James B. Allen: Master Parliamentarian and Forgotten Conservative Leader

By 1968, Alabama was thoroughly transformed from what it was ten years ago politically. Not only could Republicans compete in the state, the state’s Democrats became much more conservative in the wake of the civil rights movement. This was reflected by the rise of George Wallace to the governorship in the 1962 election and the rightward shift of its two senators, Lister Hill and John J. Sparkman. They had at one time been loyal to Harry S. Truman’s Fair Deal. Hill, who had come close to losing reelection to a Republican in 1962, was not up for another term and in his place came a far more conservative Democrat in James Browning Allen (1912-1978).

Allen had twice served as Alabama’s lieutenant governor: 1951-1955, and under George Wallace from 1963 to 1967. To win the election he first had to contend with Congressman Armistead I. Selden Jr., another conservative Democrat who was endorsed by Hill. Allen was able to effectively paint him as a Washington insider and won. He won the general election with 70% of the vote.

Allen was, like his ally George Wallace, a segregationist as he had urged rejection of federal education funds to avoid desegregation after Brown v. Board of Education but unlike him he was not a demagogue who indulged in white supremacist rhetoric and had a strong legalistic mind. While Wallace was outspoken, Allen was shy. Despite this, he made such a mark on the Senate in his time with his knowledge and mastery of the rules that Senator Sam Ervin said of him that if he had “to stand with one man at Armageddon and battle for the Lord” he would chose Allen (Farber). He often led in opposition to key liberal issues, such as postcard voter registration, campaign finance legislation, and busing. Only four years after first taking office, The New York Times acknowledged his skill in holding up the business that the Senate liberals wanted. Although liberal Democrats, such as Majority Leader Mike Mansfield of Montana, criticized his practices as abusing the rules and obstruction, Allen held that “To debate and discuss can’t do anything but good” (Farber). However, there was also admiration from the liberal side. None other than Ted Kennedy (D-Mass.) judged him to be “perhaps the greatest parliamentarian ever to sit in the United States Senate” (Farber).

Allen continued to lead on issues throughout the 1970s, including against pay increases for legislators while the American people were chafing under inflation and against the New York City bailout. On the latter, he stated opposition to “city slickers from New York calling on their country cousins for help” (Farber). Although Allen often was a block to legislation, sometimes he added constructive amendments, such as in 1973 when he added an amendment permitting the purchase of plants and seeds with food stamps, reasoning that if people got additional means to feed themselves it would reduce dependence on the government, through sale or consumption.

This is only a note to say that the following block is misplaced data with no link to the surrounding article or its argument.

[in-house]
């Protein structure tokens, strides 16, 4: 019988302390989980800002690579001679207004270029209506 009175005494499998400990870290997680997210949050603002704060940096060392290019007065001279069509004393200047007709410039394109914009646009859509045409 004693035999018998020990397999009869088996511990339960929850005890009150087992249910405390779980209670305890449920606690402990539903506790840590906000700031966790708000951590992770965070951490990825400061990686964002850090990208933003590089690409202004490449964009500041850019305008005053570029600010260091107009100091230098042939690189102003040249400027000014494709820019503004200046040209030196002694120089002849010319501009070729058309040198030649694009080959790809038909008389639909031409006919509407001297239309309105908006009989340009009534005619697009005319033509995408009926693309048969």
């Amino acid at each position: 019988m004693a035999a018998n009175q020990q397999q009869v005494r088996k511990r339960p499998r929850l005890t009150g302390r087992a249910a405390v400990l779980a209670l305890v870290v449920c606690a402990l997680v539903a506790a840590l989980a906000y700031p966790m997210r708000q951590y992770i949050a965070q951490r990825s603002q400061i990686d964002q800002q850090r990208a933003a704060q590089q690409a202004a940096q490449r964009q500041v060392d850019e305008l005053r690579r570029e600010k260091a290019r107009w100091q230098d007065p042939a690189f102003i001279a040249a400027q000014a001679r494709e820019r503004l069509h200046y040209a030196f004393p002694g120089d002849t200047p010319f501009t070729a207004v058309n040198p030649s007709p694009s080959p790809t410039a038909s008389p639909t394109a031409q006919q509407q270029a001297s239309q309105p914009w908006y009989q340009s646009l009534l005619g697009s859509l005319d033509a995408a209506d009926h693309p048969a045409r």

Although Southern support for de jure segregation ended definitively in the 1970s with George Wallace’s dropping of the issue, Allen, as far as I’ve found, never made a clear break from his segregationist past. In 1975, he fought the extension of the Voting Rights Act and in 1977 he was one of four senators to vote against funding the Civil Rights Commission.  His final battle was against the Panama Canal Treaty, but he was unable to persist in his leadership here as he died of a heart attack on June 1, 1978. His death at 65, in retrospect, was far from surprising. A 1973 article in The New York Times on him noted “his love for Southern cooking and his aversion to health foods and exercise fads” as well as his affinity for burgers and ice cream (Delaney). The leadership against the treaty ultimately passed on to the capable Paul Laxalt of Nevada.  Although succeeded by his widow, Maryon, she lost the 1978 primary to the far more liberal Donald W. Stewart.

Allen, who had a lifetime MC-Index score of 85%, is today a forgotten figure despite his S-tier parliamentary skills, largely a product of his 1978 death. Had he lived into the Reagan years, he may be more remembered. However, it turns out Allen had a protege…Jesse Helms of North Carolina. He had taken him under his wing during his first term and he would follow in his stead as the conservative rules master, bedeviling the aims of liberal politicians and of both Republican and Democratic presidents on State Department nominees until his 2003 retirement.

References

Delaney, P. (1973, December 3). Filibuster’s Leader James Browning Allen. The New York Times.

Retrieved from

Farber, M.A. (1978, June 2). Senator James B. Allen Dies; Alabamian Led Canal Pact Fight. The New York Times.

Retrieved from

History. SNAP Gardens.

Retrieved from

Senator Tells of Bid to Kill Congress Pay Rise Moves. (1973, July 21). The New York Times.

Retrieved from

Watson, E.L. (2010, November 9). James B. Allen. Encyclopedia of Alabama.

Retrieved from

http://encyclopediaofalabama.org/ARTICLE/h-2970

The Republican Families of Old North Carolina

See the source image
Jeter C. Pritchard (R-N.C.), 1895-1903.